Anthony Martin Kimmins (10 November 1901 – 19 May 1964) was an English director, playwright, screenwriter, producer and actor.

Anthony Martin Kimmins

Anthony Kimmins.jpg
Photo by Anthony Buckley
Born(1901-11-10)10 November 1901
Died19 May 1964 (aged 62)
OccupationFilm director/producer, playwright, screenwriter, actor

BiographyEdit

Kimmins was born in Harrow, London on 10 November 1901, the son of the social activists Charles William Kimmins and Grace Kimmins. He served in the Royal Navy, and upon leaving the navy he became an actor.[1] In 1932 he wrote the comedy play While Parents Sleep which had a long run in the West End.[2] In 1935 another of his plays Chase the Ace was staged.[3]

His first directorial assignment was Keep Fit. Kimmins wrote and directed many of George Formby's best comedies.[4] During World War II he returned to the Navy, running the British Pacific Fleet newspaper in Sydney during the Pacific war.[5]

Kimmins received the OBE in 1946.[4]

After the war he produced an eclectic mix of films, such as the psychological thriller Mine Own Executioner (1947), Bonnie Prince Charlie (1948) and Mr. Denning Drives North (1951).[6] In the 1950s Kimmins work included the Sir Alec Guinness comedy The Captain's Paradise and the children's Smiley series of films. His final film as director harked back to his early days – it was a version of his stage successThe Amorous Prawn (1962).[7][8]

He was the subject of This Is Your Life in 1961 when he was surprised by Eamonn Andrews at the BBC Television Theatre.[9] His son, Simon Kimmins, played first-class cricket in the 1950s, primarily for Kent County Cricket Club.[10]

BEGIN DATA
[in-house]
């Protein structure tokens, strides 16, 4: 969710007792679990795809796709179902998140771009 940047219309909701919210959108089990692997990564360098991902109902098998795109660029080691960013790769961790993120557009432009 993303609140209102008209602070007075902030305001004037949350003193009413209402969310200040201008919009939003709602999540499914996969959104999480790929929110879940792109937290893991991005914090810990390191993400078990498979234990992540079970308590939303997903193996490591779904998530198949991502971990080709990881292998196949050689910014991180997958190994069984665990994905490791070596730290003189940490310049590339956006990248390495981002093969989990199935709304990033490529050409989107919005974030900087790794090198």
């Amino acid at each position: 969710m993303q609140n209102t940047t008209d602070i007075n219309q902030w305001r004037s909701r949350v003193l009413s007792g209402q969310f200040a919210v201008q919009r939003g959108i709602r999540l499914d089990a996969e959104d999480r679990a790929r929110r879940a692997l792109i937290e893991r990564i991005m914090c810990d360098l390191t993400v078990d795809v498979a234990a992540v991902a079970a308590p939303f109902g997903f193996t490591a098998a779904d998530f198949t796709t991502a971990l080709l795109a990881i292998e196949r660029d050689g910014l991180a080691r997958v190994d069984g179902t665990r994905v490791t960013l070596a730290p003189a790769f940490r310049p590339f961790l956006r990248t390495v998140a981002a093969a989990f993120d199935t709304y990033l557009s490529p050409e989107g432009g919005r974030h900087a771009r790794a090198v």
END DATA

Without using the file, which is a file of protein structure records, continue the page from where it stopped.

He died in 1964, at his home in Hurstpierpoint in West Sussex, at the age of 62.[11]

FilmographyEdit

ReferencesEdit

  1. ^ "Anthony Kimmins - Biography, Movie Highlights and Photos". AllMovie.
  2. ^ Wearing, J. P. (15 May 2014). "The London Stage 1930-1939: A Calendar of Productions, Performers, and Personnel". Rowman & Littlefield – via Google Books.
  3. ^ Wearing, J. P. (15 May 2014). "The London Stage 1930-1939: A Calendar of Productions, Performers, and Personnel". Rowman & Littlefield – via Google Books.
  4. ^ a b McFarlane, Brian (16 May 2016). "The Encyclopedia of British Film: Fourth edition". Oxford University Press – via Google Books.
  5. ^ "FORMER RAAF FLIER IN FILMS AND RADIO". The Mirror. Perth, WA: National Library of Australia. 31 May 1947. p. 15. Retrieved 7 July 2012.
  6. ^ "Anthony Kimmins". BFI.
  7. ^ "Anthony Kimmins - TV Guide". TVGuide.com.
  8. ^ Staff, Variety; Staff, Variety (1 January 1962). "The Amorous Prawn".
  9. ^ "Anthony Kimmins". www.bigredbook.info.
  10. ^ "Simon Kimmins". Cricinfo.
  11. ^ "ANTHONY KIMMINS, PLAYWRIGHT, DIES; Film Producer and Wartime Broadcaster Was 62". 20 May 1964 – via NYTimes.com.

External linksEdit